The exchanges have said that they should be able to operate in the same unregulated environment as the over-the-counter markets. However, exchange trading involves important public interest considerations which require a higher level of regulation than over-the-counter markets. Exchanges create a concentration of financial risk not present in bilateral over-the-counter transactions and therefore pose a more serious systemic threat to our economy. There is also a strong public interest in protecting the price-discovery and price-basing functions uniquely performed by exchanges. The prices established by the futures exchanges affect what we all pay at the grocery store and at the service station, what we pay for our silverware, our copper plumbing and our lumber. That is why Congress created the CFTC and provided it with powers to protect the public interest in these markets.

Merely restricting participation in the futures markets to large institutions is insufficient to protect these important public interests and cannot justify abandoning the protections of the Act. In fact, it is the large institutions which have the power to hurt us all by their attempts at manipulation, by causing price distortions or by financial irresponsibility. To demonstrate this point, I need only refer to the financial repercussions from the collapse of Barings Plc., the effect on the price of copper by Sumitomo Corporation's trading, Metallgesellschaft's enormous loss in the oil market, and the Hunt brothers' attempt to manipulate the world market in silver.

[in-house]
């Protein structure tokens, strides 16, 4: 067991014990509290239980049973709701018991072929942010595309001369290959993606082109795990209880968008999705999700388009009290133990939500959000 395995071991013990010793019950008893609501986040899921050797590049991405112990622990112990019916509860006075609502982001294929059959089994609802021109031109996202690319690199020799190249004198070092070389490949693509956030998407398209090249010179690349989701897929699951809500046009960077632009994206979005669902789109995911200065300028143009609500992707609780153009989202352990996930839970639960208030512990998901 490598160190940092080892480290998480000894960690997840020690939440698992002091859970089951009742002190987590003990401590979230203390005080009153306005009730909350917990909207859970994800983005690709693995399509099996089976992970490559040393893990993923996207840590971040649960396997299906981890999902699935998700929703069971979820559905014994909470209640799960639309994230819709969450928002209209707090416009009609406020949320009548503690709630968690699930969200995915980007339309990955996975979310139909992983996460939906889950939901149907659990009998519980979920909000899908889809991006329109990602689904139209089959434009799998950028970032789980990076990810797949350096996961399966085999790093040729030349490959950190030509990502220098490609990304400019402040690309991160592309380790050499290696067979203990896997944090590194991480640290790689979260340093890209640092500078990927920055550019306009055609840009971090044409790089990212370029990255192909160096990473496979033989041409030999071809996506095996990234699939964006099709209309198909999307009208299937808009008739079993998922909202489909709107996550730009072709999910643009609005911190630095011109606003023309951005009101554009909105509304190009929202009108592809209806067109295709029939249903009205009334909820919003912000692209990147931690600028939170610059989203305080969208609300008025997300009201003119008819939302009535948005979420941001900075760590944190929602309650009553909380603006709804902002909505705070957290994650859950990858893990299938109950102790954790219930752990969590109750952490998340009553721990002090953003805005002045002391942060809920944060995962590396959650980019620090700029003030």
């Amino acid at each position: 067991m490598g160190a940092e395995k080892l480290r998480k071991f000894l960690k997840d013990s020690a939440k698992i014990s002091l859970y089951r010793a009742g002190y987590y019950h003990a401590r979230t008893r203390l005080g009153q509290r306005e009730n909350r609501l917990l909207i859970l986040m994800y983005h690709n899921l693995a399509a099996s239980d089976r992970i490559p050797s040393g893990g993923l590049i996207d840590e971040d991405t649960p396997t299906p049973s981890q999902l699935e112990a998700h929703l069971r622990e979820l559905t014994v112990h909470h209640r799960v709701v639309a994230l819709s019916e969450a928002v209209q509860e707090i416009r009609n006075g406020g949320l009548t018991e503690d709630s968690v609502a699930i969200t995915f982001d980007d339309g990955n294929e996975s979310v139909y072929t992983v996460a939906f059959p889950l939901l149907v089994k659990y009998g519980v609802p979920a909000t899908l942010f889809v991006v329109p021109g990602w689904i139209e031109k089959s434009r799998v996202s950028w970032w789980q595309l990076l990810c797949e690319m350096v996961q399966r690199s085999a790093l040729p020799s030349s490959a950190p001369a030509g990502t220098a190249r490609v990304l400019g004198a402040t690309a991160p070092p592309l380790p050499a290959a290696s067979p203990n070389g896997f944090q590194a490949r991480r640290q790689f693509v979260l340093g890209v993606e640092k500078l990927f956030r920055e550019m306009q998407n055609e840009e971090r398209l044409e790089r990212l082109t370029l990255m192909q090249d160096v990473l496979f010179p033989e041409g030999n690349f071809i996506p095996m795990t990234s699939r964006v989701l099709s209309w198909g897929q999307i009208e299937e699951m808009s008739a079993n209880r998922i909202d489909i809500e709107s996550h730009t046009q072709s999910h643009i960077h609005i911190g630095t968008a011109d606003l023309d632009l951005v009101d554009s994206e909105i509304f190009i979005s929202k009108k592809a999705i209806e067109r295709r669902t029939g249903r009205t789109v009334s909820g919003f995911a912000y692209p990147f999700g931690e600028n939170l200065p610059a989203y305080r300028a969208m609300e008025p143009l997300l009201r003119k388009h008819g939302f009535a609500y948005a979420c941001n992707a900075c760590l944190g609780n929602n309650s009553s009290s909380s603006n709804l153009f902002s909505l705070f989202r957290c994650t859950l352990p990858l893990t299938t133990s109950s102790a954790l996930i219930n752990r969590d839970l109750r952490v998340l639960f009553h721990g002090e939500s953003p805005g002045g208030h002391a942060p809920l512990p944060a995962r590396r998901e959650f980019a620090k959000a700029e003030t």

The U.S. exchanges are the strongest, most dynamic and most innovative in the world. Their volume of trading in 1996 was the second highest in history, and the Chicago Board of Trade set a new world record. During fiscal year 1996, U.S. exchanges launched 92 new contracts approved by the Commission. Indeed, exchange trading in the U.S. has thrived under our current regulatory system, which has assured market participants around the world that our markets are fair, safe and transparent.

While the U.S. exchanges point to the decrease in their percentage of world trading, that is principally a function of the recent creation of new futures exchanges in countries around the world in emulation of the U.S. success. Most of that foreign trading supports local cash markets and does not compete directly with U.S. futures contracts. Despite the growth of foreign markets, U.S. trading volume has also continued to grow at a healthy rate.

The bill would not permit deregulation of futures markets in certain domestic agricultural products, presumably because it would be too dangerous to do so. The Commission believes that futures markets in other products -- for example, crude oil and heating oil, copper and silver, coffee and sugar, and financial instruments -- deserve the very same level of regulatory protection. Furthermore, the Commission is extremely concerned about whether it would be able effectively to regulate and to protect markets in agricultural products which would trade side-by- side on the same exchange with totally unregulated markets.